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Two Jordanian women prepare for world record highest-elevation football game

By Muath Freij - Jun 15,2017 - Last updated at Jun 15,2017

Yasmeen Shabsough and Haneen Khateeb pose for a photo (Photo courtesy of Yasmeen Shabsough)

AMMAN — Two Jordanian female football enthusiasts will take their passion to a new level, moving from the football pitches of Jordan to the summit of Mount Kilimanjaro. 

Their passion for football will see Yasmeen Shabsough and Haneen Khateeb travel to Kilimanjaro in Tanzania, defying the odds in order to inspire more young, female Jordanians to join in and play football. 

When Shabsough learned about the idea through a friend of hers, at first she thought it was a “crazy” plan. At the same time, however, she thought it would be interesting to give it a try. 

She later told her friend Khateeb about it, who immediately decided to take part in the challenge. 

“Many people around me told me I was crazy to take part in this project, but I am really thrilled to join in,” she told The Jordan Times. 

The project is organised by the Equal Playing Field (EPF) initiative, which will bring together 30 players from 22 countries, with the aim of holding a football match at the summit of Mount Kilimanjaro, breaking the world record for the highest-elevation game ever played (5,895 metres). 

Erin Blankenship, along with Laura Youngson and a group of active and former female football players, launched the EPF initiative, which has grown to have representatives in 15 countries worldwide. 

Shabsough welcomed the idea of participating in the project with great jubilation, as it was not only to practise football in an unlikely place, but also to gain new experiences. 

“I will play side by side with former footballers who played in prestigious competitions, such as the World Cup and the UEFA Champions League,” the 22-year-old said. 

Shabsough started playing football at the age of five, first with her family members. Later, she became a professional footballer, playing with the Amman Club and the national football team. 

Khateeb, who volunteered with the local organising committee for the Women’s World Cup in Jordan, said the project seeks to highlight the need for equality in football.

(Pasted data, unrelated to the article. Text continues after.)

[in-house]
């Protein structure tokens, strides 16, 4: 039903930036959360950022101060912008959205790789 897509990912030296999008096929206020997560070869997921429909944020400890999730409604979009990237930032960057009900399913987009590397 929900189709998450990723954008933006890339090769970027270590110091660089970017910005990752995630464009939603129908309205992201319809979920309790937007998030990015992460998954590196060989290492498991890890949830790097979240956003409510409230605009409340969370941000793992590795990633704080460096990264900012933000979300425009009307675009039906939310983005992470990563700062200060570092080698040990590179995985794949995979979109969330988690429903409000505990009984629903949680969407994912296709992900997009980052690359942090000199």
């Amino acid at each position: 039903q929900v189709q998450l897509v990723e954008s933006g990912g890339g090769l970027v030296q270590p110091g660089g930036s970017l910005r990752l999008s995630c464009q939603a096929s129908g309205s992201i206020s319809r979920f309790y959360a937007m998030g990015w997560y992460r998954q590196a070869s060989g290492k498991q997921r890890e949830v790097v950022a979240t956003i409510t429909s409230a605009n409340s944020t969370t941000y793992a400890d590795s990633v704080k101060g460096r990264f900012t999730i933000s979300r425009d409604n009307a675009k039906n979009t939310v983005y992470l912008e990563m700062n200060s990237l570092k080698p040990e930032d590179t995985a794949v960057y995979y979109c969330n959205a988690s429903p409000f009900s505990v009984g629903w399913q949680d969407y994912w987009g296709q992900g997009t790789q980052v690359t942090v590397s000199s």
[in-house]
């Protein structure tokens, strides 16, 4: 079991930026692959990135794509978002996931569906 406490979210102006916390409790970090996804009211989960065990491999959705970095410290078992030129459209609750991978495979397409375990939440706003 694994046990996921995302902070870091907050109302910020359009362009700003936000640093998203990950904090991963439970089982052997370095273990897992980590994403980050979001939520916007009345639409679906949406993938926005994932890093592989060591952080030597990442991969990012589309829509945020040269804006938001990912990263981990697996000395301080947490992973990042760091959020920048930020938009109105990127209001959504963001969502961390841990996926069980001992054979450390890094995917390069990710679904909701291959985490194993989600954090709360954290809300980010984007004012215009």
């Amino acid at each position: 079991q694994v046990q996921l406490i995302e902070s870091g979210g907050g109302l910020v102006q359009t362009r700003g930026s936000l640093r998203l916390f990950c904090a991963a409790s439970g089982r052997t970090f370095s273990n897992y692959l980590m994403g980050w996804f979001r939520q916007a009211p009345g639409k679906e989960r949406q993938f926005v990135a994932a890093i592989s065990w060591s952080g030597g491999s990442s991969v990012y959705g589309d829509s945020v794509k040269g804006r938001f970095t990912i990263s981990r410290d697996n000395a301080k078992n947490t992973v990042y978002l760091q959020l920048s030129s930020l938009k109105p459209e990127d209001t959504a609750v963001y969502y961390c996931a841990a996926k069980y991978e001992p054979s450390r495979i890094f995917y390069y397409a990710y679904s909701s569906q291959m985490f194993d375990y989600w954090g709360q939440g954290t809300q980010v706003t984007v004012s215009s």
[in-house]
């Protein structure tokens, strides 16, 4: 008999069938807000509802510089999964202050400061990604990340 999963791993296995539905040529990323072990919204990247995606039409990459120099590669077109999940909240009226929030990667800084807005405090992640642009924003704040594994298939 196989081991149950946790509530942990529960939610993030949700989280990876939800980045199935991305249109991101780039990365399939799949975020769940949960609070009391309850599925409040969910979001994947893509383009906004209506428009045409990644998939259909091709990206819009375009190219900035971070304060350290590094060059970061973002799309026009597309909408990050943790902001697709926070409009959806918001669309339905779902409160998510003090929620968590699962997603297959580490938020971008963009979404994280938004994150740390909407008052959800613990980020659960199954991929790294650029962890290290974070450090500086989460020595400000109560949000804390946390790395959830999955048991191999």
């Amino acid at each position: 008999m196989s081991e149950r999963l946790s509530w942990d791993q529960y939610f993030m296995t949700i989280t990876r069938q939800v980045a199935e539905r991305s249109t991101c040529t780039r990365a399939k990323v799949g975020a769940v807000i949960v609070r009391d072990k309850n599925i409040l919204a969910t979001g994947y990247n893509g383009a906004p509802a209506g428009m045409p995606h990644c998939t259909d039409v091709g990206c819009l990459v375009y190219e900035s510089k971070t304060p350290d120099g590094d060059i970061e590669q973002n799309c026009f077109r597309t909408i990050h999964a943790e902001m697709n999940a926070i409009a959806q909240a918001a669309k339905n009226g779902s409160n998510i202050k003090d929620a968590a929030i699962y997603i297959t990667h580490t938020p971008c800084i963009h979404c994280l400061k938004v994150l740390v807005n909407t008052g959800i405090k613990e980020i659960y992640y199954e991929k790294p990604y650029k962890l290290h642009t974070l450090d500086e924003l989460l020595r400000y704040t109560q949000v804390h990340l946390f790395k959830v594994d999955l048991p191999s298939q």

“They noticed that women’s football is different from men’s: the stadiums are not fully crowded and it is not a good career in the long term. Through this project, they hope to change that,” she told The Jordan Times. 

Khateeb noted that she and Shabsough will be the youngest footballers to take part in the initiative, adding that one exciting element of this project is the range of participants’ ages. 

“It will really be a beautiful experience, as we will create our own stadium there and we will have to play for 90 minutes in order to break the world record,” she said.

Khateeb noted that, although the women’s football scene in Jordan is much better compared to other countries in the world, thanks to the dedication and efforts of HRH Prince Ali, more work has to be done to further boost the popularity of the game amongst girls and women. 

For Shabsough, girls and women in Jordan should not let any challenge stand in the way of achieving their dream. 

“I never believed I would go up to such a high place in my whole life and, now, I am going to climb it and play football there. This should be an inspiration for girls to challenge any obstacle and follow their dream,” she added.   

Shabsough said that, after they finish their 20-day trip to Kilimanjaro, the two footballers will hold training courses in two locations in Jordan, in Amman and Zaatari refugee camp, in order to share their experience with some 150 girls aged between 12 and 13 years old. 


Shabsough and Khateeb will travel from Amman on Thursday. 

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